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Think entrepreneurship might play a role in your future?

Have an idea for a great new startup or non-profit?

About the PreFlight Program

For aspiring Vanderbilt entrepreneurs, the Wond’ry in partnership with Vanderbilt’s Center for Commercialization and Technology Transfer and the Nashville Entrepreneur Center offers a PreFlight program that provides the foundational knowledge needed to successfully identify, assess, and ultimately launch a quality for profit or nonprofit venture.

This program is offered free of charge to Vanderbilt students, faculty, and staff and is limited to a maximum of 40 participants. There will be one session each week over the course of the 10 week program. If you are interested in participating, click here to apply online.

Fall 2017 Program:
The first session will take place on September 6, 2017. The course will meet each Wednesday until November 15, 2017 (no meeting during Fall Break or Thanksgiving week).

Time and Location:
Each session will take place from 4-5:15 pm at the Wond’ry on the 3rd floor.

Course Outline

This course covers a wealth of content and participants also get access to the Nashville Entrepreneur Center’s online training portal and mentor network, in addition to the Wond’ry’s internal mentor network.

Session 1: Orientation
In this session, we will provide an overview of the Wond’ry and the Center for Technology Transfer and Commercialization (CTTC) and the resources available to Vanderbilt inventors and entrepreneurs. CTTC will discuss the policies that govern inventions and products created at Vanderbilt and the process to engage with their office. Participants introduce themselves and their ideas. The PreFlight course instructor from the Nashville EC will provide an overview of the course and online portal. Vanderbilt’s own Rahn Huber, a mentor at the Wond’ry, will discuss ways to engage with mentors and the type of invaluable expertise she can lend to support your new idea.

Session 2: Panel and Identifying Customer Problems
In this session we moderate a panel comprised of different members of the entrepreneurial ecosystem (entrepreneurs, investors, and advisors) as they discuss their experiences and recommendations for early-stage entrepreneurs. We also discuss identifying, targeting, and expressing customer problems that startups address. We define a customer’s “problem” as a previously unmet need or desire, and walk through a case study analyzing the initial launch of a successful business.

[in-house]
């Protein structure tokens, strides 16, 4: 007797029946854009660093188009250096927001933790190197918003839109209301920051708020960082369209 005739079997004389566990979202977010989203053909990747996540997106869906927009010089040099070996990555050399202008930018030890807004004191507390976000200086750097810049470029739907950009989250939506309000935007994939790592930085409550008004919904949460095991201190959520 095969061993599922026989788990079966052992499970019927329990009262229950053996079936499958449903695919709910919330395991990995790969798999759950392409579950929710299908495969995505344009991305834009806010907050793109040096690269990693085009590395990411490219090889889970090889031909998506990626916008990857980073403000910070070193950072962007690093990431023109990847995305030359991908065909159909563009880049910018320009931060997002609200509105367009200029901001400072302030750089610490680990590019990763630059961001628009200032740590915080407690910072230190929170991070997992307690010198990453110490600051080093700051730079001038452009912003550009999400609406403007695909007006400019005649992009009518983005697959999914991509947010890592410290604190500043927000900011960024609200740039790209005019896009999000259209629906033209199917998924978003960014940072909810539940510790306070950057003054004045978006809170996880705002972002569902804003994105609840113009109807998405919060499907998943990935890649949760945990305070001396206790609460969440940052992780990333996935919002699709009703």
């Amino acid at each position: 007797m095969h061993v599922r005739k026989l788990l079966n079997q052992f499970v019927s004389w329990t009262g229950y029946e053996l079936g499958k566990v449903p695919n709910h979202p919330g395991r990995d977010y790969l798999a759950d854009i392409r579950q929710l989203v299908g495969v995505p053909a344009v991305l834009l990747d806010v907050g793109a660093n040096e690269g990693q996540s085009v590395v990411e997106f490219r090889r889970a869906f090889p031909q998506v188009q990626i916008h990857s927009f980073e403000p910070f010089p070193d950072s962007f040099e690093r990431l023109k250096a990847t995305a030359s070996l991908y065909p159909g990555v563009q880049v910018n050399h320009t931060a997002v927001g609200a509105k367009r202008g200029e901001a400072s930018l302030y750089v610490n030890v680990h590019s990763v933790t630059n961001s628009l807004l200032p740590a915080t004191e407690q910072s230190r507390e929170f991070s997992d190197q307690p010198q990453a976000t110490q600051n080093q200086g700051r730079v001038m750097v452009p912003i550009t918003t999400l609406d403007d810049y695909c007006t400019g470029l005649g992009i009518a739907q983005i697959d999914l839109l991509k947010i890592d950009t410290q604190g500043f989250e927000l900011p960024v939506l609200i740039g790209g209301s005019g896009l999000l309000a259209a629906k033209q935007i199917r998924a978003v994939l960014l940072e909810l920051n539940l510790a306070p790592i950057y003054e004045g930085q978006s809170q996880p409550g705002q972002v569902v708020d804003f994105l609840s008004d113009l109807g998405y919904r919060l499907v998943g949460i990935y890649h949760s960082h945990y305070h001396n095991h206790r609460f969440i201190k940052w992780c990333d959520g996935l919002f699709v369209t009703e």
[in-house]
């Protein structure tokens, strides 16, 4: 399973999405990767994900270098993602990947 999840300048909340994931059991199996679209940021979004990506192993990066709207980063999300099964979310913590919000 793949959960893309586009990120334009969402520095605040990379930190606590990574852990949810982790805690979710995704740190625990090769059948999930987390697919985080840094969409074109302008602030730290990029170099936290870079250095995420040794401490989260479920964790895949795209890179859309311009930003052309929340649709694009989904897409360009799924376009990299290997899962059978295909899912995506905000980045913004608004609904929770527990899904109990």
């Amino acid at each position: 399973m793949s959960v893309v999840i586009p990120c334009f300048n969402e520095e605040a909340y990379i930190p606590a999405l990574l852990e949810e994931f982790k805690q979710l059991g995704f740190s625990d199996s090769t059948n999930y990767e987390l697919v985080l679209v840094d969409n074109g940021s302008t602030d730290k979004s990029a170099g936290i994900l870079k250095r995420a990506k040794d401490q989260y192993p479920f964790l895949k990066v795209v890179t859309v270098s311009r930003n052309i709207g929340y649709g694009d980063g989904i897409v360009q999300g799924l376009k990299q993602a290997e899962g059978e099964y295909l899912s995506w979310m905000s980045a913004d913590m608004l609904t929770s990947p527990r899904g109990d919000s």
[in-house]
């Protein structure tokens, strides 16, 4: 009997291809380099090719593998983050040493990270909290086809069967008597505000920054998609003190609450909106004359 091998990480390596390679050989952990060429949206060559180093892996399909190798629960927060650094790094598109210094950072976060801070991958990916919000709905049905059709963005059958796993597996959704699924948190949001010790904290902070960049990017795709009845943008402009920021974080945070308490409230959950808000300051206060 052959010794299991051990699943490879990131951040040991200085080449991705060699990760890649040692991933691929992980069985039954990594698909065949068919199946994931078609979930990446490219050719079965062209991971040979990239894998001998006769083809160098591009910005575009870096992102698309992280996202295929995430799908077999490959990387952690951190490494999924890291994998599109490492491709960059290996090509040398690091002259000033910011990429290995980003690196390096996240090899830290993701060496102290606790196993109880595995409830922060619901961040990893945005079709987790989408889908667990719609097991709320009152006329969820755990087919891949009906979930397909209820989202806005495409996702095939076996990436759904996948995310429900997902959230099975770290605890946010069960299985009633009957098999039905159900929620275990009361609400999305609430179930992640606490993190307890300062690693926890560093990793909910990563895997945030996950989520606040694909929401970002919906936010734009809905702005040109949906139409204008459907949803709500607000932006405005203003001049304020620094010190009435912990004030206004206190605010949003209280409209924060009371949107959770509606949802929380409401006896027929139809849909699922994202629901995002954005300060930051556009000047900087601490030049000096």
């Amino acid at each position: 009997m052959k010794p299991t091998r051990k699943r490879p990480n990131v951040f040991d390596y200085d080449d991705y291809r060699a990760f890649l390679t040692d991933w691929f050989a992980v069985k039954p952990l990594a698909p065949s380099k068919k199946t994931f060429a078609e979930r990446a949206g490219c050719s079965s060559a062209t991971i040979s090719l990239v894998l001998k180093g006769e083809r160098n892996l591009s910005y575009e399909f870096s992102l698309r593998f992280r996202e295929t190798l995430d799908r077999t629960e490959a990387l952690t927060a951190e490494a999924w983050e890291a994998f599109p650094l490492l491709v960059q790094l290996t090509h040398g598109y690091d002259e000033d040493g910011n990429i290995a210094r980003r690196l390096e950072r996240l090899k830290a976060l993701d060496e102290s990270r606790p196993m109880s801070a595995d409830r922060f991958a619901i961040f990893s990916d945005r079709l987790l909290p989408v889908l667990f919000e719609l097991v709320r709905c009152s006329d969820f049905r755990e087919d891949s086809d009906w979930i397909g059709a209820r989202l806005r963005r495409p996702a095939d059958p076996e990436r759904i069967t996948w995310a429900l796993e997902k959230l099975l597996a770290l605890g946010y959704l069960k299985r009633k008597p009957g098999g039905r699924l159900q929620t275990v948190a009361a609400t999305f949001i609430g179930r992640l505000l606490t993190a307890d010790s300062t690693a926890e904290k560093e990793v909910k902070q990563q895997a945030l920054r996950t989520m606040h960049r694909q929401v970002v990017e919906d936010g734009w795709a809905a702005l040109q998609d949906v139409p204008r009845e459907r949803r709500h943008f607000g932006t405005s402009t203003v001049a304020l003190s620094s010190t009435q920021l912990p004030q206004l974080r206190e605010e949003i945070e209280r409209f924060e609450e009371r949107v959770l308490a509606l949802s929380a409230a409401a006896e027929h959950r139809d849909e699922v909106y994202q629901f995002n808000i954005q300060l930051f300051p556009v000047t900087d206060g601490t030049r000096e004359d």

Session 3:Solving Customer Problems
In this session we discuss building solutions that best fit the problems we have identified. We discuss the different opportunities for solutions to add value to a customer’s experience in the least costly way. We discuss how to identify the features most necessary for an MVP (Minimum Viable Product) and finding product-market fit.

Session 4: Understanding Early Adopters
In this session we discuss how entrepreneurs can more efficiently and effectively find product-market fit. We discuss the common ways entrepreneurs waste scarce resources and how entrepreneurs can use customer validation to make the best use of their scarce resources. We walk through several different methods to profile and understand early adopters so that you can reach them efficiently and effectively, and how you can utilize market sizing and trend analysis to understand the size and nature of your business opportunities.

Session 5: Turning Assumptions Into Facts and Understanding Trends
In this session we walk through best practices to prepare for, engage in, and learn from customer interviews. We also analyze how to understand and evaluate trends that will affect your startup, and how to position your startup optimally in a changing environment.

Session 6: Finding Your White Space
In this session we walk through methods to map out your competitive landscape and identify the best position for your businesses in the market. We look at perceptual mapping, VRIO analysis, and other tools.

Session 7: Communicating Value
In this session we walk through an exercise to build and optimize a Unique Selling Proposition (USP) and how to analyze the sustainability of that USP in the marketplace, in addition to how to build, evaluate, and optimize a marketing and sales machine for a new business.

Session 8: Business Modeling
In this session we analyze how to build, analyze, and optimize a business model. We will walk through a case study of an existing organization in its early startup days and apply those lessons learned to our own businesses.

Session 9: Special Topic Covered by Vanderbilt CTTC

Session 10: Capturing Value and Evaluating and Pitching Your Business
In this session we discuss the critical components of creating, evaluating, and optimizing pricing and transaction and understanding your financial future. In this session we dive deeper into business modeling, analyzing how startups create, deliver, and capture value. We also examine effective methodologies to present those business models to advisors and investors.